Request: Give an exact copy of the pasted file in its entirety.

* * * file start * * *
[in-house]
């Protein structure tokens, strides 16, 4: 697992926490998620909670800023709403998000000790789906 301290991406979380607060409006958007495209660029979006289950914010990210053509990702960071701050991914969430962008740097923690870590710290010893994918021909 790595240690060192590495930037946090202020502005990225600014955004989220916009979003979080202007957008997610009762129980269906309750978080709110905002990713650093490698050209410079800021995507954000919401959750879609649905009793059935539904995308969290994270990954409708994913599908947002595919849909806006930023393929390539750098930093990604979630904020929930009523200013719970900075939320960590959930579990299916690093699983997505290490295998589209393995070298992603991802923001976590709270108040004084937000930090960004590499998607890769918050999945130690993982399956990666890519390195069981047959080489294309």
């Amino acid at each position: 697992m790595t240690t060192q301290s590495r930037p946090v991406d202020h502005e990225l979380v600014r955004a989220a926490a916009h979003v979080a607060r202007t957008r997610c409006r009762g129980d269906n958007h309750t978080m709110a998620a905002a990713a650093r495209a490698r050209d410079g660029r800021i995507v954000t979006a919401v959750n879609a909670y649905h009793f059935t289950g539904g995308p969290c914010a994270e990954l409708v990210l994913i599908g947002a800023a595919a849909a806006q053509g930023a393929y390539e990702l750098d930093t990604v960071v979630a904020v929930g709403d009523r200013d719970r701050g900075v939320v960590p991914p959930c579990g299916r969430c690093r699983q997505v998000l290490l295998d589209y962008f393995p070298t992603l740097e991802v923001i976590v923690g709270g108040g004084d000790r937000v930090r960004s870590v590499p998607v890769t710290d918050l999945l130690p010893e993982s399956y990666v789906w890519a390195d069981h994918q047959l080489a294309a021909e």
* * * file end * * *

[in-house]
């Protein structure tokens, strides 16, 4: 697992926490998620909670800023709403998000000790789906 301290991406979380607060409006958007495209660029979006289950914010990210053509990702960071701050991914969430962008740097923690870590710290010893994918021909 790595240690060192590495930037946090202020502005990225600014955004989220916009979003979080202007957008997610009762129980269906309750978080709110905002990713650093490698050209410079800021995507954000919401959750879609649905009793059935539904995308969290994270990954409708994913599908947002595919849909806006930023393929390539750098930093990604979630904020929930009523200013719970900075939320960590959930579990299916690093699983997505290490295998589209393995070298992603991802923001976590709270108040004084937000930090960004590499998607890769918050999945130690993982399956990666890519390195069981047959080489294309």
């Amino acid at each position: 697992m790595t240690t060192q301290s590495r930037p946090v991406d202020h502005e990225l979380v600014r955004a989220a926490a916009h979003v979080a607060r202007t957008r997610c409006r009762g129980d269906n958007h309750t978080m709110a998620a905002a990713a650093r495209a490698r050209d410079g660029r800021i995507v954000t979006a919401v959750n879609a909670y649905h009793f059935t289950g539904g995308p969290c914010a994270e990954l409708v990210l994913i599908g947002a800023a595919a849909a806006q053509g930023a393929y390539e990702l750098d930093t990604v960071v979630a904020v929930g709403d009523r200013d719970r701050g900075v939320v960590p991914p959930c579990g299916r969430c690093r699983q997505v998000l290490l295998d589209y962008f393995p070298t992603l740097e991802v923001i976590v923690g709270g108040g004084d000790r937000v930090r960004s870590v590499p998607v890769t710290d918050l999945l130690p010893e993982s399956y990666v789906w890519a390195d069981h994918q047959l080489a294309a021909e």